TAYLOR, Mrs. Russell McDonnell (Anna Virginia Clarke Keely)

Three-quarter length seated, oil on canvas 50” x 40”, signed and dated centre right ‘A. Muller Ury 1926’.

Mrs. Russell McDonnell Taylor; her son Charles Clarke Keely; his youngest daughter Ann Keely (Mrs. Robert M. Matthiessen, 1937-2014)) of Pasadena, then San Marino and latterly Bishop, California; by descent.

Private Collection, California, USA.

Los Angeles Times, in April or May 1926 (reproduced).

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The sitter was born in Illinois on August 16, 1877. She married Canadian real estate and subsequently insurance broker Russell McDonnell Taylor (born 1881, Chatham [Township], Canada, died Los Angeles 21 July 1936), which was her second marriage, as in the 1920 Census a child is listed named Charles Clarke Keely (born 24 December 1902) whose father was a physician born in Pennsylvania.  According to the Los Angeles Times 28 May 1933, Charles Clarke Keely (whom Muller-Ury also painted) married Miss Beatrice Sargeant of Denver, Colorado, on 30 June 1933.  They had two grandsons, one of the same name was born in Los Angeles in 1934, and a daughter Ann in 1937. On 28 April 1935, at 5pm, Mrs Taylor tragically shot herself in the head with a revolver her motives being depression and unspecified illness. Mrs Taylor was a friend of Mrs. Edward Doheny.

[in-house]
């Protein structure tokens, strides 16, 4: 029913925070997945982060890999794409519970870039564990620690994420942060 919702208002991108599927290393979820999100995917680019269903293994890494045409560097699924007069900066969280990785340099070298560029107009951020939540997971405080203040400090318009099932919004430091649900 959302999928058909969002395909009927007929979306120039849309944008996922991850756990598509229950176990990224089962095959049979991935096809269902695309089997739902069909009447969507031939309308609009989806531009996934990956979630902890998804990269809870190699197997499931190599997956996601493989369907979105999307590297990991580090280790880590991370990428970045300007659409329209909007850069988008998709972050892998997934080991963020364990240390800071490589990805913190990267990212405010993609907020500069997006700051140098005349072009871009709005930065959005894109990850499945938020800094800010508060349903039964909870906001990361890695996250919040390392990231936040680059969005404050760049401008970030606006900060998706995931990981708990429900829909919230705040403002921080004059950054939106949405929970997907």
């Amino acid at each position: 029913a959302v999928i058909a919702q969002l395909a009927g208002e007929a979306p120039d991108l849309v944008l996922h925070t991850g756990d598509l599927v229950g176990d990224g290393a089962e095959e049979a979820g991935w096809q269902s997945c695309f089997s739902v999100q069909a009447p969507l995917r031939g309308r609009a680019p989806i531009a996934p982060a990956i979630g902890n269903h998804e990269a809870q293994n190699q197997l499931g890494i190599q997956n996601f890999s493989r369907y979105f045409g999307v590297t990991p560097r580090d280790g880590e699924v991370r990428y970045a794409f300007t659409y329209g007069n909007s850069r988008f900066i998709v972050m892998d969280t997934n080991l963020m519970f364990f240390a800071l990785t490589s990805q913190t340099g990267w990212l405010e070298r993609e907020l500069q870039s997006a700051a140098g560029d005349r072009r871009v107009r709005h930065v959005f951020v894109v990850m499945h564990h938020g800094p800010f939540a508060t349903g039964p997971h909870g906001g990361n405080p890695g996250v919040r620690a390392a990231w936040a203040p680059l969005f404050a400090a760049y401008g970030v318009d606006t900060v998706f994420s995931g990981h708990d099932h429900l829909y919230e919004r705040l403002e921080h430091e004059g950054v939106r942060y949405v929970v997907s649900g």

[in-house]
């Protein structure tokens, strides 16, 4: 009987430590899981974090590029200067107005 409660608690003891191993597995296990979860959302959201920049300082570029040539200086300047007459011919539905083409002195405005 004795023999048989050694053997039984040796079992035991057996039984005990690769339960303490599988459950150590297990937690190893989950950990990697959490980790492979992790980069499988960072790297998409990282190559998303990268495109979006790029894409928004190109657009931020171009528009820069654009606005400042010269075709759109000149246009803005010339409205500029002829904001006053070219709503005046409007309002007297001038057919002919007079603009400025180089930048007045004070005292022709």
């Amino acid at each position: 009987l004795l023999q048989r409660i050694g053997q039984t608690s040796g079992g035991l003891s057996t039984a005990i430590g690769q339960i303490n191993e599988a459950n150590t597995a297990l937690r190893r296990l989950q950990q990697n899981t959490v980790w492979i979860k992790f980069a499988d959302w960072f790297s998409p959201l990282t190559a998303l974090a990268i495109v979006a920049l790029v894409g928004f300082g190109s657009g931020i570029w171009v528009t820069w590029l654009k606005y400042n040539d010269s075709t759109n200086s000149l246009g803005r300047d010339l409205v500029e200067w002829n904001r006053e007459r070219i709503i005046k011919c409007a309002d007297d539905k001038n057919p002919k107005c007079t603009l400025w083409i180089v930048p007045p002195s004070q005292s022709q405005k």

Painted in Los Angeles where the sitter lived at 11 Berkeley Square, a traditional Georgian colonial style house by architect Myron Hunt with a double gallery facing north in Charleston style. Berkeley Square was a private road with gates at each end which was later demolished to make way for a Los Angeles freeway.

An anonymous cutting in the artist’s papers describes the picture thus: ‘…It is a spirited picture, a woman’s face and figure summoned there as by the light, the color and the robust line of her own personality. Moreover it is a portrait of the gracious hostess well-known in the social and artistic world of Los Angeles.’

The artist mentions this picture in his diary for June 12, 1932:

San Marino, Sunday. I go to my great friend Dr Raffael Herman to have lunch and enjoy some hours in good company. After I saw Mr & Mrs Russell Taylor who was very proud of the portrait I made and said that one of these days this portrait would also be worth $100,000…

The photograph in the artist’s papers was taken by M. L. Bailey, 1314 South Hill Street, Los Angeles.

The editor is grateful to art historian Jeanette Gabriel for assistance with this entry.